It was not painted with flowers, not decorated like Anna’s wardrobe, but its skin was covered in circling grooves that seemed to shine as it moved, seemed to tell a story written in a swirling cursive script. It should not have belonged anywhere, it should not have fit anywhere, but it almost fit in Anna’s room, and maybe that meant it fit with Anna. It definitely belonged to Anna. It came from her.

“Get it off me,” Anna said. “Get rid of it.”

If she didn’t want it, she could have stopped it from happening, her daughter could have taken precautions before it started. These things did not just appear. It was always a sin, a sin always was the start, but the end was usually much more… precious. That was wrong. It was wrong to think a life was not precious just because it was… unique. Martha did not know anyone else hiding this thing inside their home, with their daughters. But if they were hiding their daughters with their issues, she would not know, would she? Maybe this was normal. Maybe every little girl had abandoned their safe towers and were wading through-



Open graves.


“It hurts, mom, it hurts.”

“Of course, it hurts,” said Martha. “But you’ll get used to it. You have to get used to it.”

Anna used to nip. It hurt Martha, too. Your children always end up hurting you, one way or another. Martha stared at the corner of the ceiling and tried not to faint.

It seemed like it wouldn’t be this bad, when it was still inside Anna. And when it was small, it did not seem like it would grow, even though it ate so much. Martha did not think that it would wrap around her daughter and just keep eating, and eating. Her daughter thought it would hurt, Anna said that to her over and over as she banged on the door to her room, shouting over the thumping of the radio, that it would hurt, it would hurt and never stop hurting. But neither of them could have known, Martha did not know she should believe her.

Her daughter wanted to get rid of it, like it was that easy, like it didn’t come to her for a reason. Like something could not be evil and precious, horrible and sacred.

“It’s going to be okay,” said Martha.

 And she knew she was lying.

 But it came to her daughter, it came from her daughter, and her daughter needed to take responsibility for her mistakes. She needed to own her sins.

 A rolling coil of gray flesh wrapped around a post of the bed and fell against the sheets with a familiar thump, rising and falling, a steady thump thump thump, an unending rhythm, always reaching, always more-

Did it just grow? Did it just become larger? Martha backed out of the room. She hoped she could still close the door, and she could, just barely now, struggling where she had never struggled before. Which meant it was still growing.

A part of her wondered if her daughter did not make a mistake, if she wasn’t responsible, if this thing just happened, not as a punishment, but as a curse. Sometimes princesses were cursed, almost always. And not just because they were beautiful, but because they were in the wrong place at the wrong time. Because of bad luck. But that was worse, that was too horrible, that meant it could happen to anyone’s daughter, everyone’s daughter.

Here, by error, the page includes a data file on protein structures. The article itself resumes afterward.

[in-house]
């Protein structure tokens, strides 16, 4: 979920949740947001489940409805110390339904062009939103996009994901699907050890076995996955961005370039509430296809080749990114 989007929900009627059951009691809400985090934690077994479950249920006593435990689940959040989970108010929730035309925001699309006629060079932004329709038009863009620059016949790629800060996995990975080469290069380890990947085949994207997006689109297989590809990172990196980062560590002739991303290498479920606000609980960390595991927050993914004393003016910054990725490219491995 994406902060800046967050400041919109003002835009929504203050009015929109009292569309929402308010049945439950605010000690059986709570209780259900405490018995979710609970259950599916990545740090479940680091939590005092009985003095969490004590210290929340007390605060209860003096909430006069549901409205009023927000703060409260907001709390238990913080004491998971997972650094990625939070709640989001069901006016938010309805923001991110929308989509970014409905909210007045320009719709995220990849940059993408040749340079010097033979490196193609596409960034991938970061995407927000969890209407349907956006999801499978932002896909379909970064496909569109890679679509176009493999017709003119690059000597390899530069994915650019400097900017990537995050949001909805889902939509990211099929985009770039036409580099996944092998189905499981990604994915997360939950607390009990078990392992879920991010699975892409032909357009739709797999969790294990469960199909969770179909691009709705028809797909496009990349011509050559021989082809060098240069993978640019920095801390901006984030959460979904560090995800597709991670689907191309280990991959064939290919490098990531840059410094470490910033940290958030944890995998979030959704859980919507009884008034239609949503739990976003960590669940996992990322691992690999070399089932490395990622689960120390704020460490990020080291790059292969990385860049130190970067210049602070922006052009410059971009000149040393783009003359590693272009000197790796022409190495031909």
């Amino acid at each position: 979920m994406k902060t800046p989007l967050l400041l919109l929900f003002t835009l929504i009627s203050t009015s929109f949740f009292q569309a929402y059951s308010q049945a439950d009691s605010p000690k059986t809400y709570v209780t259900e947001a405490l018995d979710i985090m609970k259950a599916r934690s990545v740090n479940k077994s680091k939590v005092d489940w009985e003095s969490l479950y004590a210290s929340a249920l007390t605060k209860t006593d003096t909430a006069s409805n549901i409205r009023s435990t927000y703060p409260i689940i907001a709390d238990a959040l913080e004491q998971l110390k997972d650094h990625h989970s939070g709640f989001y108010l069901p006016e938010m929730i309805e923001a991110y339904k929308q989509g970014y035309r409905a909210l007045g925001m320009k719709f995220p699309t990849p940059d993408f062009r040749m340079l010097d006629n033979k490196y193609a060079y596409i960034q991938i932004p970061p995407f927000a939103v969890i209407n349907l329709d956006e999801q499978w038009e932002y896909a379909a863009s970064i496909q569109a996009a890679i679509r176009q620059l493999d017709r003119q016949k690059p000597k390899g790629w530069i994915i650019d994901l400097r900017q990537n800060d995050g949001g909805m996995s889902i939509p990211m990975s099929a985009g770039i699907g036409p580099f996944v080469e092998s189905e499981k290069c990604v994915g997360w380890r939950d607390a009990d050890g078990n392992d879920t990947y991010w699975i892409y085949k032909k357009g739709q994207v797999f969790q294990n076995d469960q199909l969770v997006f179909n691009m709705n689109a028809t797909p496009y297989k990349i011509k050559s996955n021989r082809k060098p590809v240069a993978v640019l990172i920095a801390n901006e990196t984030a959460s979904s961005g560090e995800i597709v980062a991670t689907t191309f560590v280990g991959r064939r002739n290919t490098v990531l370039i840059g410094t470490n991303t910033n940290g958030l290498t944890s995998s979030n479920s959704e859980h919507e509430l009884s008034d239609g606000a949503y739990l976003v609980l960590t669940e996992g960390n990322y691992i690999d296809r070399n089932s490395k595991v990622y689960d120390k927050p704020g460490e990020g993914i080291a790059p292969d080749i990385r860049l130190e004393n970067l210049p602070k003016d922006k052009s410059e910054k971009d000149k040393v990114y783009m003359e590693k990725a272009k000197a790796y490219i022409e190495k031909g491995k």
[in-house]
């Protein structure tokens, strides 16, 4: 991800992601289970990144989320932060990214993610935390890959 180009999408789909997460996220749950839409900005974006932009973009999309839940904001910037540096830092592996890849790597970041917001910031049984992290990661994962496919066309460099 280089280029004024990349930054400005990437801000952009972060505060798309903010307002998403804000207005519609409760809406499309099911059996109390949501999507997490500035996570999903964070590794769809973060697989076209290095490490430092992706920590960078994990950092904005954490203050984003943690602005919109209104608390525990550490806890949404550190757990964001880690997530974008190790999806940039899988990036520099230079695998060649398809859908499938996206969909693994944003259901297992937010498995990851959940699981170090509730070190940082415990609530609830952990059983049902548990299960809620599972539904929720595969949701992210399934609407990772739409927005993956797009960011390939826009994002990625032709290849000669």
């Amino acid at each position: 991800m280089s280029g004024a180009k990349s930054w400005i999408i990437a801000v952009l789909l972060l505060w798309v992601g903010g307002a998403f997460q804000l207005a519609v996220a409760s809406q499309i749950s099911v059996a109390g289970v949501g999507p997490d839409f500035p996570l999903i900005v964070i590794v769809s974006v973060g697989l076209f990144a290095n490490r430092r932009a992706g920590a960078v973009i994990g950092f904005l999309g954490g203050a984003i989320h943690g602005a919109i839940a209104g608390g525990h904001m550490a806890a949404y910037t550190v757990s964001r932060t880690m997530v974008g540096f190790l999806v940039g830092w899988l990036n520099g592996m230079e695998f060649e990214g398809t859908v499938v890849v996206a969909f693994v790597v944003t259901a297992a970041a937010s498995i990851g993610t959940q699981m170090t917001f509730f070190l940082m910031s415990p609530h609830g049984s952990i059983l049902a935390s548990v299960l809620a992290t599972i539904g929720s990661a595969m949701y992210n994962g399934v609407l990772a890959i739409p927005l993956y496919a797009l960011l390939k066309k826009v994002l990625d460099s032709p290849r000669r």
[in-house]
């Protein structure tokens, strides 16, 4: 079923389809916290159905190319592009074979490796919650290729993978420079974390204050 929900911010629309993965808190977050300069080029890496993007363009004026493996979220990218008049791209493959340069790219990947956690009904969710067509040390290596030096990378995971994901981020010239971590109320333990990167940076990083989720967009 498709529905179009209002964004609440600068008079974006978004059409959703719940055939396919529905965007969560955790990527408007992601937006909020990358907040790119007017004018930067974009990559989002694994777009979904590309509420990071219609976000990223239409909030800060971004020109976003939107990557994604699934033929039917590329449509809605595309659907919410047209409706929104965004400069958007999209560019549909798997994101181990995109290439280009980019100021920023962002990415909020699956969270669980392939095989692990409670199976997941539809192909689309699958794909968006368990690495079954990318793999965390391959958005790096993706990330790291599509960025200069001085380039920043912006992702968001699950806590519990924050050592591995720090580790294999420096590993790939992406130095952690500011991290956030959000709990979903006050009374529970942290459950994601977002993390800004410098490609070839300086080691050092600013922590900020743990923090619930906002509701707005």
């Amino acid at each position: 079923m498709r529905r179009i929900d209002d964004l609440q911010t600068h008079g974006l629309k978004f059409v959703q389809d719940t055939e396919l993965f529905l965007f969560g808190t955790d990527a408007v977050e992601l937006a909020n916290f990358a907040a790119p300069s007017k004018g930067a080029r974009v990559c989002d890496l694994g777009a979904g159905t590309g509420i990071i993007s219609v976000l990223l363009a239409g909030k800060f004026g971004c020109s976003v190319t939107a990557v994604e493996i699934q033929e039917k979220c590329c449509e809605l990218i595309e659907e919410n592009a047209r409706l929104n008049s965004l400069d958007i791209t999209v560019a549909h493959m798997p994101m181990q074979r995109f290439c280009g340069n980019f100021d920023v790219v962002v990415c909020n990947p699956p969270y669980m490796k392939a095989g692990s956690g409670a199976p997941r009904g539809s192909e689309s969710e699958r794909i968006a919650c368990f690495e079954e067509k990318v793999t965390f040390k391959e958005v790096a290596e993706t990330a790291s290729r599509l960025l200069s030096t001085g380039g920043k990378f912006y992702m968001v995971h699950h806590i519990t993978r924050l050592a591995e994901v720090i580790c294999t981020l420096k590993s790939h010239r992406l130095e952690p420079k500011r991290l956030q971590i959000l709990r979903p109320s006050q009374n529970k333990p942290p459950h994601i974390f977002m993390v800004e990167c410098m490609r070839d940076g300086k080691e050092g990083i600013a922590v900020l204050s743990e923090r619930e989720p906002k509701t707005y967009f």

It meant could happen to Martha.

It was better to believe that Anna did something wrong, even if it was something horrible, even if it was something ungodly, because then Martha could almost understand where this thing came from. She could not remove it from her daughter, but she could remove it from herself.

Martha could hear Anna crying, but the door was shut, and if the door was shut, she might not be able to pretend it was not there, but she could pretend that it did not hurt. She could pretend that everything was going to be fine, that if her daughter could just accept it and take care of it and own up to it that everything would eventually be fine. Women had been living with their mistakes for centuries. Martha had lived with hers. Anna was no different.

But if it was…

If it was…

If Martha was wrong…

It didn’t matter what it looked like, what her daughter said, what Martha’s mind screamed to her heart, what every nerve in her body wanted to do, to kill it, to tear it apart, to tear it off her daughter, her princess her –


She could not do it. It didn’t matter what she wanted, what she felt, what it was doing to Anna.

She needed to protect it. Keep it locked in its tower. Keep it safe, like a princess. She had to do it, because it was the right thing to do, and there were no other options.

Martha walked back to the kitchen, and she could not remember what happened to the mug, but it was not important, the only important thing in the world was up in that bedroom. The darkness outside still seemed so inviting, but devils hid in the darkness, monsters waiting to get inside, and Martha could not protect Anna from the monsters anymore, but she could still protect the-





Yes, she could protect the baby.

It was just a baby.


Alexandra Grunberg is a Glasgow based author, poet, and screenwriter. Her work has appeared in various magazines and anthologies including Daily Science Fiction, Fantastic Stories of the Imagination, and Flash Fiction Online. You can learn more at her website, alexandragrunberg.weebly.com.


Published 5/12/19